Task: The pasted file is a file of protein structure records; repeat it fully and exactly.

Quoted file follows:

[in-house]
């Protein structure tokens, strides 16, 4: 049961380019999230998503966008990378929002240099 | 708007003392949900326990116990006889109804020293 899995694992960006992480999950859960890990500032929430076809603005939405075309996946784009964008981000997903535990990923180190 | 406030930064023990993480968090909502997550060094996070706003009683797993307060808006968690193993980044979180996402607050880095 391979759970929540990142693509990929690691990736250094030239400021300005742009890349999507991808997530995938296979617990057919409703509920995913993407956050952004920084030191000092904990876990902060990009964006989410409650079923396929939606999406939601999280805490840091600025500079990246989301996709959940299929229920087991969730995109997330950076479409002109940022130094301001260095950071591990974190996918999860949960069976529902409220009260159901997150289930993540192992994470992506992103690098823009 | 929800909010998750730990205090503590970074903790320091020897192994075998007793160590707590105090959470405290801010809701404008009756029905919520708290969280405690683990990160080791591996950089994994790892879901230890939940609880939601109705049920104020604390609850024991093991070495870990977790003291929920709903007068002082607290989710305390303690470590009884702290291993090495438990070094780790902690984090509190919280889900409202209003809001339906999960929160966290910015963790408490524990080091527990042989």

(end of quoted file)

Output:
[in-house]
């Protein structure tokens, strides 16, 4: 049961380019999230998503966008990378929002240099 | 708007003392949900326990116990006889109804020293 899995694992960006992480999950859960890990500032929430076809603005939405075309996946784009964008981000997903535990990923180190 | 406030930064023990993480968090909502997550060094996070706003009683797993307060808006968690193993980044979180996402607050880095 391979759970929540990142693509990929690691990736250094030239400021300005742009890349999507991808997530995938296979617990057919409703509920995913993407956050952004920084030191000092904990876990902060990009964006989410409650079923396929939606999406939601999280805490840091600025500079990246989301996709959940299929229920087991969730995109997330950076479409002109940022130094301001260095950071591990974190996918999860949960069976529902409220009260159901997150289930993540192992994470992506992103690098823009 | 929800909010998750730990205090503590970074903790320091020897192994075998007793160590707590105090959470405290801010809701404008009756029905919520708290969280405690683990990160080791591996950089994994790892879901230890939940609880939601109705049920104020604390609850024991093991070495870990977790003291929920709903007068002082607290989710305390303690470590009884702290291993090495438990070094780790902690984090509190919280889900409202209003809001339906999960929160966290910015963790408490524990080091527990042989």